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Wyoming Records Its 11th Motorcycle Death for the Year

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Wyoming Records Its 11th Motorcycle Death for the Year


A woman is dead after crashing her motorcycle near Sundance, the Wyoming Highway Patrol says.

It happened around 11:15 a.m. on July 5, 2024, near milepost 191.4 on U.S. 14.

According to a fatality crash summary, 61-year-old Minnesota resident Kelly Pierson was behind the handlebars of an eastbound Harley-Davidson when she lost control of the motorcycle and laid it over.

“Witnesses stated the motorcyclist was traveling well under the posted speed limit and had just exited from a curve onto the straight stretch of road,” the summary reads.

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Pierson was subsequently thrown from the motorcycle and landed under the guardrail.

Despite having her helmet on, she didn’t survive the crash.

According to the summary, which lists “other” as possible contributing factors, road conditions were dry and weather conditions were clear at the time of the crash.

Pierson is the 11th reported motorcyclist and the 48th reported person to die on Wyoming’s highways so far this year.

Motorcycle Helmet Laws by State / Fatal Crash Rate

Throughout the country, motorcycle helmet laws vary depending on which of the 50 states you’re riding through. The legal team at Anidjar & Levine recently compiled data from the National Highway Safety Transportation Association (NHSTA) comparing the number of fatal crashes in each state that involved the rider wearing a helmet and those without. Here’s an alphabetical look at Motorcycle Helmet Laws by State / Fatal Crash Rate.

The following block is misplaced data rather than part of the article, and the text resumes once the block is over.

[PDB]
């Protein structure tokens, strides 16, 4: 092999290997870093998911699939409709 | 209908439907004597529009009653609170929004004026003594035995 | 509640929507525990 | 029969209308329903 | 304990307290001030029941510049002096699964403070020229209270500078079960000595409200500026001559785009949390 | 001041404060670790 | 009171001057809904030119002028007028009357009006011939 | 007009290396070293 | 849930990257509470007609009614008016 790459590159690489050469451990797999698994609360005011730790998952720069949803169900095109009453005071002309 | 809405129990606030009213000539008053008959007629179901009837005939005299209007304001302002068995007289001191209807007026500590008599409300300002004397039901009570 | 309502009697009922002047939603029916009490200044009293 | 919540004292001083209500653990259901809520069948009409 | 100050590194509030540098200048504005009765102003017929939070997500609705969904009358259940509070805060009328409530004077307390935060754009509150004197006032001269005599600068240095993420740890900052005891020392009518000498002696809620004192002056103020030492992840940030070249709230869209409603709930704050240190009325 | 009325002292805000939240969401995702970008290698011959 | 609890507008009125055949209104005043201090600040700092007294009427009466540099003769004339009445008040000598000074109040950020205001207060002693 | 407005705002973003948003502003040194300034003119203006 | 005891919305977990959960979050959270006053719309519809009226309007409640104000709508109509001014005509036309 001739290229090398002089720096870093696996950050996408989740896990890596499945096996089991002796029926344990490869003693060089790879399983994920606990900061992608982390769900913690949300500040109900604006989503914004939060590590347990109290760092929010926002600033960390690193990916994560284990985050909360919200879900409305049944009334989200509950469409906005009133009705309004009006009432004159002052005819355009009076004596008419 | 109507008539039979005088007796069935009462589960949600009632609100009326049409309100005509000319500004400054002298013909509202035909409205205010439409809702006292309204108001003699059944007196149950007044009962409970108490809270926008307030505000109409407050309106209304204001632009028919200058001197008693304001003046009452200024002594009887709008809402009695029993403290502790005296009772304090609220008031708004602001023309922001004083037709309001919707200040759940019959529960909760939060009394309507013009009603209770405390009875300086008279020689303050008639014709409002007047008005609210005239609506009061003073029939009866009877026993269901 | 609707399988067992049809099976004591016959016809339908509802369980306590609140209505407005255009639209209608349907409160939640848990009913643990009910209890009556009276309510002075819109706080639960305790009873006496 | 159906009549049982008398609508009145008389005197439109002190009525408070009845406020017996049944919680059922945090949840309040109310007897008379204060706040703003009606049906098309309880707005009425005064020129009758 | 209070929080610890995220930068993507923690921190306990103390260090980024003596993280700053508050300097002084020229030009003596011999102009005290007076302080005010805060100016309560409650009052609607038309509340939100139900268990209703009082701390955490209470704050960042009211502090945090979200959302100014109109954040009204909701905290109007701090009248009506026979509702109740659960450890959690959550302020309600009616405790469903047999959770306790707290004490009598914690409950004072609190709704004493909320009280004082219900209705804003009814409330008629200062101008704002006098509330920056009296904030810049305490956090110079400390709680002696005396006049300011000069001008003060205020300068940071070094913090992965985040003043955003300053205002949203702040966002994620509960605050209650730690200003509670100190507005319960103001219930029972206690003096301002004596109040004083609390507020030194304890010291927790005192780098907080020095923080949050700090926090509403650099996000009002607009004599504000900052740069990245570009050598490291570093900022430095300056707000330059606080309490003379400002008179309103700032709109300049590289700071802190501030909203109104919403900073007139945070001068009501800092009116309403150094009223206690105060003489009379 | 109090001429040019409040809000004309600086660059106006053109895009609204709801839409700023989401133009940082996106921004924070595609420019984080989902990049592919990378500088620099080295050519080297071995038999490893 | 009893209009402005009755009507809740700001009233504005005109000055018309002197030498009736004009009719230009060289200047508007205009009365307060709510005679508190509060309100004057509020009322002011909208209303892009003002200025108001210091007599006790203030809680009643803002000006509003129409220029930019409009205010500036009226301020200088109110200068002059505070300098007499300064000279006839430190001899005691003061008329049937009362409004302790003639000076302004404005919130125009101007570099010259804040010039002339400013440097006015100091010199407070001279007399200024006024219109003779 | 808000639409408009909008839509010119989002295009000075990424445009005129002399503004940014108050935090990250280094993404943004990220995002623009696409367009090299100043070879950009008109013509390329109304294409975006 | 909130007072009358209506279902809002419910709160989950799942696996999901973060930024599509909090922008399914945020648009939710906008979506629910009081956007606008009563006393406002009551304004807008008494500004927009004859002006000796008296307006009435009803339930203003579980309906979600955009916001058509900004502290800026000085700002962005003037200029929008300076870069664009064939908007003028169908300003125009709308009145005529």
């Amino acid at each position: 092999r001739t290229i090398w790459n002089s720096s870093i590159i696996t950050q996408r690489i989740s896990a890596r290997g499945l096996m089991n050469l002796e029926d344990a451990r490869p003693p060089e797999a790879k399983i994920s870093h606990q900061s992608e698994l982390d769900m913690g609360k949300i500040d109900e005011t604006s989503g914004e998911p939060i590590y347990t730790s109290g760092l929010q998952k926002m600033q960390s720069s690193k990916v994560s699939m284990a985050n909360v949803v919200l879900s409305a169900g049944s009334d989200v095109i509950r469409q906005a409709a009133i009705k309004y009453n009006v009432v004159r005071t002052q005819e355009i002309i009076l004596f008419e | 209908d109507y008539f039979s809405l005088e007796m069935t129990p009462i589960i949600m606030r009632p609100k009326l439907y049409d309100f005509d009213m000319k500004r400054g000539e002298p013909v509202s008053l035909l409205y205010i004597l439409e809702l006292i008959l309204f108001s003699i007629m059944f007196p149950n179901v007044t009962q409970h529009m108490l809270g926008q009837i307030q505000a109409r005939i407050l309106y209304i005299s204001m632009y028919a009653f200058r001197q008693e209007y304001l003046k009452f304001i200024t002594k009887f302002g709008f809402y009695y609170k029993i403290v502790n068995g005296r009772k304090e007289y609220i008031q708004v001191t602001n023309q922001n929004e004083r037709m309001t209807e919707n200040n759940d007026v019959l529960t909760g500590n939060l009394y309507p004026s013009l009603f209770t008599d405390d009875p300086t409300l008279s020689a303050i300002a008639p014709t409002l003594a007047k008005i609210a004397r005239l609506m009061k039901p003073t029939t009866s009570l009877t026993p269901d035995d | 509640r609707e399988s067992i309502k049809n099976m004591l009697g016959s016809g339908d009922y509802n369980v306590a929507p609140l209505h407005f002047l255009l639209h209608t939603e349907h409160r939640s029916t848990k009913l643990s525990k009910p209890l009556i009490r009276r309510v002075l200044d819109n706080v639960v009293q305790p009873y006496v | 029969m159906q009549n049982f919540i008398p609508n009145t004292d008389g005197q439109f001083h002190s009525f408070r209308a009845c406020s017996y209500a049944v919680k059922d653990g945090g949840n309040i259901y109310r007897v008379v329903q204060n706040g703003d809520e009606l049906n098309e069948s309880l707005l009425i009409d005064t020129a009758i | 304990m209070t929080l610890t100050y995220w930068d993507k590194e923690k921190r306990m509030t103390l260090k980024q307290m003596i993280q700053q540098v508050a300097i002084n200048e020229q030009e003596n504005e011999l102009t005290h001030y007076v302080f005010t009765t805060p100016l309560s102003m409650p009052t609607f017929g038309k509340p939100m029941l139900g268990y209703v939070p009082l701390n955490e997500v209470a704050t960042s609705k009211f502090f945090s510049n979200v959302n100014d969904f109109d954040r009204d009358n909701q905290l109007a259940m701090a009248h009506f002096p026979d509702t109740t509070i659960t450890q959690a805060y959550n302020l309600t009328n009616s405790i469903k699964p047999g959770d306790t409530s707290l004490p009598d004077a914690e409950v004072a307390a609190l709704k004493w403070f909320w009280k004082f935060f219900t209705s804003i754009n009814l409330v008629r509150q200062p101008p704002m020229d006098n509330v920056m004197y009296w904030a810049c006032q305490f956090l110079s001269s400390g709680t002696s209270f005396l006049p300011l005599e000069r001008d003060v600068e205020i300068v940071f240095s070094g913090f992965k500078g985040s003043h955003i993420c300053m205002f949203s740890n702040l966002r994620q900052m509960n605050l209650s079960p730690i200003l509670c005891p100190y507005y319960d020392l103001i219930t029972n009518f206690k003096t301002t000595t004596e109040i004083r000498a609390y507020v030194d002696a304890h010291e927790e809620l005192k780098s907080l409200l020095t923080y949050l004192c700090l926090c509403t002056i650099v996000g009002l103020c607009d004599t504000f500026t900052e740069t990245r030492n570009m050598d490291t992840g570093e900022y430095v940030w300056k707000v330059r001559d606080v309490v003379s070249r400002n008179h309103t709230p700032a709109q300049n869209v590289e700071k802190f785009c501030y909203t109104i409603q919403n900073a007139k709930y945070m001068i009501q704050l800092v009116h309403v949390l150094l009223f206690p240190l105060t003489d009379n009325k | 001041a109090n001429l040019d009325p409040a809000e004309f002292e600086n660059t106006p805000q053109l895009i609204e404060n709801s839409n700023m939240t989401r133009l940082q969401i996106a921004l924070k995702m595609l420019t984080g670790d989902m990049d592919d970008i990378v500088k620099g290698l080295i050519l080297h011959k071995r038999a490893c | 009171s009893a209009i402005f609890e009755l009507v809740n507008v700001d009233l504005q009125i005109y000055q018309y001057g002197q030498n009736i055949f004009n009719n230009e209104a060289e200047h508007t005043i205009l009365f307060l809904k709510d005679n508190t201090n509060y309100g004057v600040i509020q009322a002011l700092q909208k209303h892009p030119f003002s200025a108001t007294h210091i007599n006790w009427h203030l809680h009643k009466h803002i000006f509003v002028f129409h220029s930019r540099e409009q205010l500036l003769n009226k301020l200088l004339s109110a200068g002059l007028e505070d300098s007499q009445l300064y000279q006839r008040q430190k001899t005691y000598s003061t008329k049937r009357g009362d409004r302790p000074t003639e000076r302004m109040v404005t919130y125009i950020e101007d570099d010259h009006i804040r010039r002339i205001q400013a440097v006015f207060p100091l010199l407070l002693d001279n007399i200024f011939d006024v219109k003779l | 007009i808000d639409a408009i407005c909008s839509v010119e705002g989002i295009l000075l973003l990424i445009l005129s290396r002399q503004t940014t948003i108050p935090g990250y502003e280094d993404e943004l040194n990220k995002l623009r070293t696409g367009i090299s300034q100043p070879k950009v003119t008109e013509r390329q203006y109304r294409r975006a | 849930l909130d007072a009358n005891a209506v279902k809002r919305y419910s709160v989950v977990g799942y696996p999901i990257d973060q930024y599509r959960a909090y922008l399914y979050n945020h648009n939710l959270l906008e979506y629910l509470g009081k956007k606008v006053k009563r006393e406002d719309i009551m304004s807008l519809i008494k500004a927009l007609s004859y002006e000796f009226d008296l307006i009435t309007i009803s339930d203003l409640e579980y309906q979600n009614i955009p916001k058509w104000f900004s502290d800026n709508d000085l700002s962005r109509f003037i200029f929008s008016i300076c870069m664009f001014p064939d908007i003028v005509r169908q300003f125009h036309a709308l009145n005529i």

Gallery Credit: Scott Clow

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7 Unwritten Rules For Riding A Motorcycle In Wyoming

Getting to know these rules will help you better understand the world of riding motorcycles

Gallery Credit: Drew Kirby, Townsquare Media





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Cowboy State Daily Video News: Thursday, July 25, 2024

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Cowboy State Daily Video News: Thursday, July 25, 2024


It’s time to take a look at what’s happening around Wyoming, for Thursday, July 25th. I’m Wendy Corr, bringing you headlines from the Cowboy State Daily newsroom – brought to you by Wyoming Senior Olympics, reminding you that this year’s Summer Olympics start July 31st in Cheyenne – and volunteers are needed! Become a volunteer today at Wyoming senior Olympics dot org.

U.S. Rep. Harriet Hageman is catching heat from the Wyoming Democratic Party for saying Vice President and Democratic presidential candidate Kamala Harris was hired by President Joe Biden to be his VP, not because of her qualifications, but because her race and gender fulfilled the president’s diversity, equity and inclusion, or DEI, goals. 

Cowboy State Daily’s Leo Wolfson reports that the Wyoming Democratic Party took offense to these comments, calling them “racist.” 

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“This stems from a comment that President Joe Biden made back in 2019 when he said he was looking to find a person of color and a woman to fill his VP role, which obviously Harris fulfills both those requirements. But the Democratic Party of Wyoming finds this was a racist comment on Hageman’s part, and they want her to apologize for making it.”

Hageman said, quote, “If you don’t want people to say she was hired only because she’s a black woman, then maybe Biden shouldn’t have said he was only gonna hire a black woman.” Endquote.